November 25, 2008
Universal Studios Home Video
- Closed Captioned
- Digitally Mastered
- Runtime: 123 minutes
- NTSC (Canada and USA)
- Originally in English
- Released in English
Paul Newman is the over-the-hill player/coach of a pathetic minor league hockey team in blue collar Pennsylvania. These working-class sportsmen find their livelihoods threatened when the greedy owner of the team decides to dissolve the unsuccessful franchise so that he can make some quick cash. The only chance for Newman and company to generate enough capital to keep their jobs is to win a title in what looks like their "last" season. To improve their chances, they sign an unlikely trio of hockey players who wear horn-rim glasses and call themselves the Hanson Brothers. This improbable troika, with their absurd enthusiasm and violent playing style, inspires what had previously been a collection of lethargic prima donnas to amass an impressive string of victories. But will it be enough to save the team? and is the team worth saving if you have to bash your opponent's head in to do it?
Newman plays the coach of a minor-league hockey team. The film features course language. Physical violence and some good humor. An ITA winner.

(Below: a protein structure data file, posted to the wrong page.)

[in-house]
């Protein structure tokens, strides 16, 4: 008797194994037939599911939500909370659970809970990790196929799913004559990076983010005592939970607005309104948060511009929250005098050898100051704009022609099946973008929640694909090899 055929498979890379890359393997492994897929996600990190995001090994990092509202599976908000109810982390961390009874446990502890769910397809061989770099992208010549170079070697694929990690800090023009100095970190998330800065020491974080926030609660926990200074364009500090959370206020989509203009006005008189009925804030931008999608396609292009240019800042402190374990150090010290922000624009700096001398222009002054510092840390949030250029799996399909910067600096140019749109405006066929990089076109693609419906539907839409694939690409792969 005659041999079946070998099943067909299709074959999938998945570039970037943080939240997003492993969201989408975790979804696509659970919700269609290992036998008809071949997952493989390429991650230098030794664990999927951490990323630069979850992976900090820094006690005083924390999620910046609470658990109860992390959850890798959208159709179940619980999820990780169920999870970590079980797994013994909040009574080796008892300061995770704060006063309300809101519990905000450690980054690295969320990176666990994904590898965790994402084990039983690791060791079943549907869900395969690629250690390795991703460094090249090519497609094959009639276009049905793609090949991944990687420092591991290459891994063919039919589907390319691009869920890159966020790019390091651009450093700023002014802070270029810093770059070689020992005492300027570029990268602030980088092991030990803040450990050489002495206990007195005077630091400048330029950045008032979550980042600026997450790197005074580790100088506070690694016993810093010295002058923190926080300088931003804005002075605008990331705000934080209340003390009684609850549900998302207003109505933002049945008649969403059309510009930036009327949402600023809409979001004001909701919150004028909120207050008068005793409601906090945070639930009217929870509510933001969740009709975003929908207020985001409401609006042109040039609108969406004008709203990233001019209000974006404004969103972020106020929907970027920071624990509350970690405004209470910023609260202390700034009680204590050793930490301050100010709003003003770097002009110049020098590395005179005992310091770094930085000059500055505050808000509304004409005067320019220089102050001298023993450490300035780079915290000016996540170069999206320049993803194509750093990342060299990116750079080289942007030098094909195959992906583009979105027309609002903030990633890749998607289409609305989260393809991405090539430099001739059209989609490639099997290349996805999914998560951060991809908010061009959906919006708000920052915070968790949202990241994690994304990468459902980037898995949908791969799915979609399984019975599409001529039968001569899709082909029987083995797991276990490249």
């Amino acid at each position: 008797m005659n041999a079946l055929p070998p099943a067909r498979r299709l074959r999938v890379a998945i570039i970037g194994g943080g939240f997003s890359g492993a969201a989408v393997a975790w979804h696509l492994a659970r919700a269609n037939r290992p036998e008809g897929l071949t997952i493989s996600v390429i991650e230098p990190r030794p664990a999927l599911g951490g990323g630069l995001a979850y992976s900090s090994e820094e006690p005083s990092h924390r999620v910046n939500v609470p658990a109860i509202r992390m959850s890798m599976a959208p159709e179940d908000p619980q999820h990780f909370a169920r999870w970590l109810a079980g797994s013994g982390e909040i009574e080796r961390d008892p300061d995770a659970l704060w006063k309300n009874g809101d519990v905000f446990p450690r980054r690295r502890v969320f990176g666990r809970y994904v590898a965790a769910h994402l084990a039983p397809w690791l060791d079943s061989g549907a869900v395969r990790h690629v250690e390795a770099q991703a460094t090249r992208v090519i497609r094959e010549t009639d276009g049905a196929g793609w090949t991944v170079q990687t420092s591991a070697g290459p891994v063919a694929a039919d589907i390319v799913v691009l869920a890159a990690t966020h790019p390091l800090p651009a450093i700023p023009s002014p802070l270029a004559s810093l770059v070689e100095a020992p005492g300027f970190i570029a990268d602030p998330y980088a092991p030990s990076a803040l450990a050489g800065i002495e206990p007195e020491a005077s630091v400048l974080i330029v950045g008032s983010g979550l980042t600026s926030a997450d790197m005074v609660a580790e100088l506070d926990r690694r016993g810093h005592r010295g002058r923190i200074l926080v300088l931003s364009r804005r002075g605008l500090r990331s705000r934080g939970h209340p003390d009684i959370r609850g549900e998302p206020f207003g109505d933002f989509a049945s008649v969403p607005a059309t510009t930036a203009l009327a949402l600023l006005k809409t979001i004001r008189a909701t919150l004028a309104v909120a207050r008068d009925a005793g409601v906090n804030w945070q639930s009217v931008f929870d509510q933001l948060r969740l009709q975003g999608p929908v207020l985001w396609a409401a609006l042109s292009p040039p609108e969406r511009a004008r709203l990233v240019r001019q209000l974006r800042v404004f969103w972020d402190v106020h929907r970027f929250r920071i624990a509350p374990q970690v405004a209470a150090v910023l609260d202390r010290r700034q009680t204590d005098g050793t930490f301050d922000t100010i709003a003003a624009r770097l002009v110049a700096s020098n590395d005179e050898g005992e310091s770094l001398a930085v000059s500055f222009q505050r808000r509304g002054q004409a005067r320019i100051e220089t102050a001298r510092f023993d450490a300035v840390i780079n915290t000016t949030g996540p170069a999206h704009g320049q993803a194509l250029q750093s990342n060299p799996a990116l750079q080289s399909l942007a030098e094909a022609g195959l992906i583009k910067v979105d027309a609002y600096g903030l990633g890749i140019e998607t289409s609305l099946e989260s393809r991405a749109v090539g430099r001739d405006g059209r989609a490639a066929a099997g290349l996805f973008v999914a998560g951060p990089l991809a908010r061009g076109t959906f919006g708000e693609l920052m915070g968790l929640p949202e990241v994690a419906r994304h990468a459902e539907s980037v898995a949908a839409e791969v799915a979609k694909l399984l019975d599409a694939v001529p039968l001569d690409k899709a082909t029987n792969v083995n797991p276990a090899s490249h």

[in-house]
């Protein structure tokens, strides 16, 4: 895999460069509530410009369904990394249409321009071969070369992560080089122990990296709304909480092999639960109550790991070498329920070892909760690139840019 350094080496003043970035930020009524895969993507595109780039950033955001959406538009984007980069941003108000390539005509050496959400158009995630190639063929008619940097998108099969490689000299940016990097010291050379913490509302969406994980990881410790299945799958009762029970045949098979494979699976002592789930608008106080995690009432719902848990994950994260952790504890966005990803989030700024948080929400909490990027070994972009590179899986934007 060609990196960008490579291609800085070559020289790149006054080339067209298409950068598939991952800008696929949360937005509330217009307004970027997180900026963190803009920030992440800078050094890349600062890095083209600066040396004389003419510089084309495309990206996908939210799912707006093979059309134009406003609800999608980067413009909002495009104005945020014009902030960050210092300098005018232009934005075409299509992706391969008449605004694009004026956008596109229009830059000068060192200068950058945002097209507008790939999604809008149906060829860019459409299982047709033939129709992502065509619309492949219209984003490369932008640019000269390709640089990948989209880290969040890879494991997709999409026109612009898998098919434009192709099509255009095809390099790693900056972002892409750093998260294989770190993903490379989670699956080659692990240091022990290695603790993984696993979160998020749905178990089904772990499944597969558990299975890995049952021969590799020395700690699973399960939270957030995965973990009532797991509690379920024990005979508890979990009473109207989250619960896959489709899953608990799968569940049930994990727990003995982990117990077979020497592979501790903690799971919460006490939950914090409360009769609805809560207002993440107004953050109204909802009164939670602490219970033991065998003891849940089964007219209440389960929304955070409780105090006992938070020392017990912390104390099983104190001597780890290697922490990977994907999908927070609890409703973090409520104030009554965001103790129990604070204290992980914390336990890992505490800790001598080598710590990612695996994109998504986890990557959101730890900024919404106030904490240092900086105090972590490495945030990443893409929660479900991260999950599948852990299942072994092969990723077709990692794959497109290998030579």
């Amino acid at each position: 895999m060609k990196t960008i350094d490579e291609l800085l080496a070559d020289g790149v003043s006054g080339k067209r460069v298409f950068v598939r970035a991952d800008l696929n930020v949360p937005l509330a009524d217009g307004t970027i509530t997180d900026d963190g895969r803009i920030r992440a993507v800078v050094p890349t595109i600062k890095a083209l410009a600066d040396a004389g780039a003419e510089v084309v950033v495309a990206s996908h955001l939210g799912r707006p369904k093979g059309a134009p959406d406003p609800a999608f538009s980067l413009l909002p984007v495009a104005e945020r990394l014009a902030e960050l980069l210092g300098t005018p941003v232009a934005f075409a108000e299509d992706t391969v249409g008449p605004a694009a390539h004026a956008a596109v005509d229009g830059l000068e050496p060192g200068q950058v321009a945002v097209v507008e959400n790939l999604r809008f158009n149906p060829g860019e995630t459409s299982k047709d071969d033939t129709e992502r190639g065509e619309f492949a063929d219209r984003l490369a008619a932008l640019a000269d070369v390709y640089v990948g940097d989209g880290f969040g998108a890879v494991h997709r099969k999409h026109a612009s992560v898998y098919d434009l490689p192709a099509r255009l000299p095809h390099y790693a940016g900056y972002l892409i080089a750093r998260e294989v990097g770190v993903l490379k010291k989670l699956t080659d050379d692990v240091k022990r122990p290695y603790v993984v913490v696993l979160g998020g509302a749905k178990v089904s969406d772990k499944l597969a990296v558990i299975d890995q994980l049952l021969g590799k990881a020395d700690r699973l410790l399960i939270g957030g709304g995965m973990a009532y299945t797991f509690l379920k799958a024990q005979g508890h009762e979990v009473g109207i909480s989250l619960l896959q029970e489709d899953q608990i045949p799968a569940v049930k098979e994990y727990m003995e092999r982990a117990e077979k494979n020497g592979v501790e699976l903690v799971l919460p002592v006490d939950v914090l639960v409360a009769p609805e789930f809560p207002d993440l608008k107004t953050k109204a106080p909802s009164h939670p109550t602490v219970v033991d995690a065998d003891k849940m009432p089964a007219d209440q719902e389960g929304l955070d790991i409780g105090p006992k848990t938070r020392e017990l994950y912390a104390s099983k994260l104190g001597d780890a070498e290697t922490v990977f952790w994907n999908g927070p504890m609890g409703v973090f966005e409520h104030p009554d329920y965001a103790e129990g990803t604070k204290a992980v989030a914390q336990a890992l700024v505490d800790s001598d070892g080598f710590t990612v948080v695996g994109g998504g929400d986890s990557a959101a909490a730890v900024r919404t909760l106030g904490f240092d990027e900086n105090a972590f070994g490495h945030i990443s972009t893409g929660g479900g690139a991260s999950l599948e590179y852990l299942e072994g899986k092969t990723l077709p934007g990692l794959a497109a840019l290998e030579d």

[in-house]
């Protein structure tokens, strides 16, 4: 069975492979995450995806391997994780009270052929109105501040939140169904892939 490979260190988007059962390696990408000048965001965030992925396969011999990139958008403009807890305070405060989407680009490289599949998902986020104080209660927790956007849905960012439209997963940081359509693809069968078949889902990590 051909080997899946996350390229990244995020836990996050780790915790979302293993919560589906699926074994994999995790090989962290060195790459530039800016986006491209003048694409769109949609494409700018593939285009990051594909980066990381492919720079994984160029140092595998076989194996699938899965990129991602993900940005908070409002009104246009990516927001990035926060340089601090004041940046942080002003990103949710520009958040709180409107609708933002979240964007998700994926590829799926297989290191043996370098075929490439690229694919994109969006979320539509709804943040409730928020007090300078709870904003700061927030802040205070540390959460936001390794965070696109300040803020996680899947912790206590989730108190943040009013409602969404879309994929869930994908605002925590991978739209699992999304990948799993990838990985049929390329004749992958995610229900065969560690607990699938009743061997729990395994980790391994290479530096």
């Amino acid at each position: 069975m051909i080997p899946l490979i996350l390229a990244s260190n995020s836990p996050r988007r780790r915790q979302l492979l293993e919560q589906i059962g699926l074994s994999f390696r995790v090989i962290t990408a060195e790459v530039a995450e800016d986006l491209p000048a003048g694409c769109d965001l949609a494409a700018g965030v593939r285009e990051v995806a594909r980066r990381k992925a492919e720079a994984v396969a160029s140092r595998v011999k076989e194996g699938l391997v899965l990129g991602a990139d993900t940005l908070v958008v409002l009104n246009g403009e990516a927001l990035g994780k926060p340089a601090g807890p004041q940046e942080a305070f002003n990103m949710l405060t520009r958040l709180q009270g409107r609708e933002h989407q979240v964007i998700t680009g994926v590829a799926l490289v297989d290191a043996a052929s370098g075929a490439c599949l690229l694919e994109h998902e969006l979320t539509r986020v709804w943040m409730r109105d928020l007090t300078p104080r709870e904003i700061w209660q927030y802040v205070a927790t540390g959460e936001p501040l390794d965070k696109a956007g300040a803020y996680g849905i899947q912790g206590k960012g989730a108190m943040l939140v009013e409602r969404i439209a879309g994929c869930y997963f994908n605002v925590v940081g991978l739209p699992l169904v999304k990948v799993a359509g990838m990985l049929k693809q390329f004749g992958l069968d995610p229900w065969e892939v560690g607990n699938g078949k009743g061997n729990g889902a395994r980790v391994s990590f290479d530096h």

Color by Technicolor.
Ned Dowd, screenwriter Nancy Dowd's brother and a former hockey player, is credited as technical advisor on "Slap Shot." He is also the film's stunt coordinator and is featured in a small acting role.
The characters of Steve, Jeff and Jack Hanson (The Hanson Brothers) are played by real-life brothers Steve and Jeff Carlson, and their cousin Dave Hanson. During the 1994/95 National Hockey League lockout, the trio re-entered the entertainment world, travelling around the US to perform some of their old "Slap Shot" routines as honorary members of the Federal League's Charleston Chiefs. Their stunts included pulling down the referee's pants before the game, throwing a pie in his face, and "water skiing" behind the Zamboni (a machine used to smooth out the surface of a rink's ice). The Hanson Brothers also performed at the International Hockey League's All-Star Game in Las Vegas on January 18, 1995.
In the words of Dave Hanson: "The sports industry has gotten too business-like and forgotten the fans. We bring back the entertaining and the lighter side that makes people enjoy and feel good again."